This new study takes the nanoparticle delivery method and modifies it slightly. Instead of using carbon-based nanoparticles, the researchers switched to silicon. In this instance, they used diatoms, a common type of photosynthesizing algae. These tiny organisms have silica-based skeletons that, although resistant to erosion, are ultimately biodegradable.

The algae Thalassiosira pseudonana was genetically modified to have an antibody binding domain (protein) on its exoskeleton surface, where the cancer treatment drug was attached. Why was this particular algae selected? Because, among other reasons, Thalassiosira was the first marine phytoplankton to have its entire genome sequenced over a decade ago.

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Diatom exoskeleton from algae

The clever use of the diatoms takes advantage of some of the workarounds needed at the nanoscale, especially structural homogeneity. As Feynman observed (1959):

The metals that we use have a grain structure, and this would be very annoying at small scale because the material is not homogeneous. Plastics and glass and things of this amorphous nature are very much more homogeneous, and so we would have to make our machines out of such materials.

The biosilica shells of the algae have nanoporosity — regions of porousness where the morphology is on the nanoscale. This allowed the researchers to target neuroblastoma and B-lymphoma cells with the therapy drug in nanoparticle form — meaning the drug delivery nanosachet preferentially attaches to molecules only found on cancerous cells. In this way, it is an extension of the technology of antibody drug conjugates (ADCs). This allows a few benefits, including the ability to have the diatom biosilica selectively target the diseased cells, as well as to be able to deliver the anti-cancer drug directly to the target, which is normally a challenge because many of these drugs are poorly-soluble in water. Additionally, current nanoparticle manufacturing is extraordinarily specialized and is very expensive; Whereas to grow these modified algae requires very few process inputs beyond water, ultraviolet light, and carbon dioxide.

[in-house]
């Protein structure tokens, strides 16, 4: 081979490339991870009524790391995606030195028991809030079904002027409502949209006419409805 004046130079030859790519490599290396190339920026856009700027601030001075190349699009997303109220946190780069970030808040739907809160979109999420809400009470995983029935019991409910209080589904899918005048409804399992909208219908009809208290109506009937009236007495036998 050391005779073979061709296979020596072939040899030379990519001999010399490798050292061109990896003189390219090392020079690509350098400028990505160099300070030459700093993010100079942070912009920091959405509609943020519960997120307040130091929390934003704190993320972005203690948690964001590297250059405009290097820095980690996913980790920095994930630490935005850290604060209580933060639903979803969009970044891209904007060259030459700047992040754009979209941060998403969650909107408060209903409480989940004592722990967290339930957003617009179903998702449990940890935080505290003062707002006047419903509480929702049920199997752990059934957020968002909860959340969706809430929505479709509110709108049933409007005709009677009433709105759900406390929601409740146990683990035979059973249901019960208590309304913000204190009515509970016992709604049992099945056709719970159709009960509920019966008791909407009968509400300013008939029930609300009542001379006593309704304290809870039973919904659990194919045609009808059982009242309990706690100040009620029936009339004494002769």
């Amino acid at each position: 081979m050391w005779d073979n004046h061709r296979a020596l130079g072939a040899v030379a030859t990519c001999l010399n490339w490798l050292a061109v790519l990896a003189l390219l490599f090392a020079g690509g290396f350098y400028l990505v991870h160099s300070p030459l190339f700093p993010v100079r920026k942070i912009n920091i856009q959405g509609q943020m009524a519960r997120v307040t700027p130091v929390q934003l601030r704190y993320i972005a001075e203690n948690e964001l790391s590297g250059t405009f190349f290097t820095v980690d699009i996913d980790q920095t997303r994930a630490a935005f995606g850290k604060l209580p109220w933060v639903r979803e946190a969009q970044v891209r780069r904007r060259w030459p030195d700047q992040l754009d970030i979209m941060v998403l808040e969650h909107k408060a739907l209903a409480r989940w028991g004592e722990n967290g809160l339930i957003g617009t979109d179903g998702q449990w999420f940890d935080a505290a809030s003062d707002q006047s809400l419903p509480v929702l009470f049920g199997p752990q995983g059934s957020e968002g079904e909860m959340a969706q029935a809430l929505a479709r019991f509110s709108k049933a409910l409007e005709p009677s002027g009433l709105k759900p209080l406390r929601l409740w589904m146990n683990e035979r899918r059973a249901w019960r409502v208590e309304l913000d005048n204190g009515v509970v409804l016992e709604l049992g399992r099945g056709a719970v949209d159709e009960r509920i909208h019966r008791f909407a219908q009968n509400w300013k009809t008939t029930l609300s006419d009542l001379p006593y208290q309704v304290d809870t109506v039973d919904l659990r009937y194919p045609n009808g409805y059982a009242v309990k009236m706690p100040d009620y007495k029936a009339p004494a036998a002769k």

Beyond demonstrating the the drug can be effectively deployed on-target with minimal variation is one thing; Before any credible studies could be set up for human candidates, the safety of the diatoms in vivo would have to be rigorously studied for this use to show that the risk:benefit ratio clearly favored moving forward with further study.

Ben Locwin, Ph.D., M.B.A., M.S. is a contributor to the Genetic Literacy Project and is an author of a wide variety of scientific articles for books and magazines. He is also an expert contact for the American Association for the Advancement of Science (AAAS) and consultant for many industries including biological sciences, pharmaceutical, psychological, and academic. Follow him at @BenLocwin.

The GLP featured this article to reflect the diversity of news, opinion and analysis. The viewpoint is the author’s own. The GLP’s goal is to stimulate constructive discourse on challenging science issues.